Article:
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 Hundreds turn out to learn about First Nation land claim

 

August 7, 2014

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Sauble Community Centre ...

Wiarton Arena

Emotions ran high as hundreds gathered at the Sauble Community Centre on Wednesday morning (Aug. 6/14) and then again in the afternoon at Wiarton Arena to learn about the Saugeen First Nation land claim at Sauble Beach.

Gary Penner, lawyer with the Department of Justice, said that Saugeen First Nation has a very credible claim on the beach at Sauble, that dates back to Treaty 72 established between Saugeen First  Nation and The Crown in 1854.  In exchange for most of the Bruce Peninsula and surrounding lands, the Saugeen First Nation, that then numbered approximately 500 people, agreed to two reserves of land ... Saugeen and Nawash at Cape Croker.

Lawyer Gary Penner

In 1855-56, Crown Surveyor Charles Rankin measured and established the boundaries of the Saugeen First Nation reserve and Crown lands which were later to be sold to European settlers with the proceeds being held in trust for the First Nation.

Penner explained to the audience that the First Nation's claim was supported with documents that included Rankin's survey map and hand-written survey notations.  In the documents, Rankin set out a survey marker at Lot 31 - near 6th Street as the "northern boundary of the Reserve" which today includes the northern section of beach at Sauble.

Sounding Chart that shows Rankin's N.E. marker was one of the documents

Dissatisfaction with the Treaty goes back to 1890 and the matter again came to light in 1995 when the Chippewas of Saugeen First Nation first started litigation against the Township of Amabel, now known as the Town of South Bruce Peninsula (TSBP) after amalgamation.  The First Nation claimed that not all of the land intended to be reserved for them, according to the Treaty and Rankin's survey, was in fact reserved.  Instead of the approximate 9.5 miles, they only received eight miles of beach.

In order to avoid a lengthy and costly litigation process in court, the TSBP  has been participating in mediation talks that include the Federal Government, Ontario Provincial Government and the Saugeen First Nation.

The mediation process is attempting to reach an agreement that satisfies all four parties and that guarantees continued public access and Town involvement in the management of the Beach.

Supreme Court of Canada Justice (ret'd), Ian Binnie, also at the two public forums, has been acting as mediator for the past 18 months.

A proposed offer that requires the approval of the Federal and Provincial Governments, is now on the table.

"In the proposed agreement," said Gary Penner, "there are four major points for consideration."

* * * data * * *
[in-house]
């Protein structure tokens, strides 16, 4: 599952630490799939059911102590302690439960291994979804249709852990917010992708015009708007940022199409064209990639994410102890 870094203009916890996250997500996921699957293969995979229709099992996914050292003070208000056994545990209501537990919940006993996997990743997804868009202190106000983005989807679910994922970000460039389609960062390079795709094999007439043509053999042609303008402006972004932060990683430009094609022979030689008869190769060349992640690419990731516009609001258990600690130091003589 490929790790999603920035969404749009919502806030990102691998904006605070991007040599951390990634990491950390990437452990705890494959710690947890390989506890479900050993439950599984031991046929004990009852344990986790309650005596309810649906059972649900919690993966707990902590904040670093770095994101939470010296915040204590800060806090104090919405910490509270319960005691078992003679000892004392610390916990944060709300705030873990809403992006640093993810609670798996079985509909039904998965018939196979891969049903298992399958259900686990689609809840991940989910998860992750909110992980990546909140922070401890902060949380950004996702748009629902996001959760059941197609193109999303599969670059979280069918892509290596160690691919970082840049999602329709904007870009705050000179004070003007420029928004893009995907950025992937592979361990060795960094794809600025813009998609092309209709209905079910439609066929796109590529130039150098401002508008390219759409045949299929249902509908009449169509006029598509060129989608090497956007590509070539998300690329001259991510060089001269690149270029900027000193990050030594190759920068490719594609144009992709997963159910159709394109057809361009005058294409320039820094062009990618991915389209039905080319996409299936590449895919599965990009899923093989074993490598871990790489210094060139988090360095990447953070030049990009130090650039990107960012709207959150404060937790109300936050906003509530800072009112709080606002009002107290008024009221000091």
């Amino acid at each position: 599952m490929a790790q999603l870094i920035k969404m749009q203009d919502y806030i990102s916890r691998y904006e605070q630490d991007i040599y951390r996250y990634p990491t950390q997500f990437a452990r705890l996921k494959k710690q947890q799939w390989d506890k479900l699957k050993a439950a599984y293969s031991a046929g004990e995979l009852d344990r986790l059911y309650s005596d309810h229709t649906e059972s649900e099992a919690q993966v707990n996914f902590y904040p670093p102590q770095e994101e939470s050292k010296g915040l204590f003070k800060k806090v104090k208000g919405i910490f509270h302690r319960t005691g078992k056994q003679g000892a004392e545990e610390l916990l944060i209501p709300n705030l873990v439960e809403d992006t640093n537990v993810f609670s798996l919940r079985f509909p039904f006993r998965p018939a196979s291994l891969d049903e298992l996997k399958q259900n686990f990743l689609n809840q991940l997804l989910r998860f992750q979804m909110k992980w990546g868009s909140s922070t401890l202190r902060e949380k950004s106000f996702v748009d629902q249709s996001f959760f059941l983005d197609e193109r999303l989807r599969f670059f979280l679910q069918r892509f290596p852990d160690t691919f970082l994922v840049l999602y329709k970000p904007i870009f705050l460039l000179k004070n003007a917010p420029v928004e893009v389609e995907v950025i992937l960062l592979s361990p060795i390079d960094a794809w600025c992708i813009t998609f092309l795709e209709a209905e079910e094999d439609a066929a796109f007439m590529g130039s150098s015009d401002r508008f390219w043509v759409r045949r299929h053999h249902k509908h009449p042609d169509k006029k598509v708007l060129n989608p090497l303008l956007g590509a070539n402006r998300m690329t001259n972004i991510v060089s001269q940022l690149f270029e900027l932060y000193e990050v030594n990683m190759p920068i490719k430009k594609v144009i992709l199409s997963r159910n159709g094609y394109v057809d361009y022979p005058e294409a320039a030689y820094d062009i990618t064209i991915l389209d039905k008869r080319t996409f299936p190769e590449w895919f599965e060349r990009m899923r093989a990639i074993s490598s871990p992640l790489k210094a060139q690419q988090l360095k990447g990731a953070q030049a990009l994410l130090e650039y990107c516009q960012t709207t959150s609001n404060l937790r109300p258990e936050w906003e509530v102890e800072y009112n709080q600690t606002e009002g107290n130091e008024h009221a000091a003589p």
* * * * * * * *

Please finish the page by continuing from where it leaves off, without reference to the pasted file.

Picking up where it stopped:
• First Nation Reserve along Sauble Beach would extend to Sixth Street with a survey to confirm the exact distance

  • Federal and Provincial Governments would compensate the Town with $5 million to offset its share of the cost for continued management of the Beach

  • The Town and First Nation would jointly manage the Beach through a joint Management Board consisting of three Saugeen First Nation members, three appointed Town members and the Chair to be one of the Saugeen members

  • The First Nation would accept the land "as is"

Click the orange arrow to read the second column

He also explained that, should the agreement not be accepted by all four parties, the matter could go to litigation which would be a very "risky" move and the costs would be substantial.

Town's Lawyer Greg Stewart

The Town's lawyer, Greg Stewart of Donnelly Murphy Law firm, also pointed out that should the matter go to court there are other implications. 

"If the Town is successful then Sauble Beach from Main Street north would remain under municipal ownership.  If, however, the Town is unsuccessful, the Beach from Main Street to sixth street would become part of the First Nation Reserve and the Town would no have input regarding public access or management of the beach.  In addition, the Town would incur all legal costs involved which could result in a tax increase of some 90 per cent.

In addition, according to Penner, it is likely that Saugeen First Nation will also ask for monetary damages for loss of use of the land.  He also pointed out that if it weren't for the First Nation signing the original Treaty, everyone who now lives in the area would not be there today.

Town of South Bruce Peninsula wants to hear from residents by August 21 and written submissions can be emailed to: tsbpadministrator@bmts.com or mailed to Town of South Bruce Peninsula, P.O. Box 31, Wiarton, ON N0H 2T0 or dropped off at the Town Hall at 315 George St., Wiarton.



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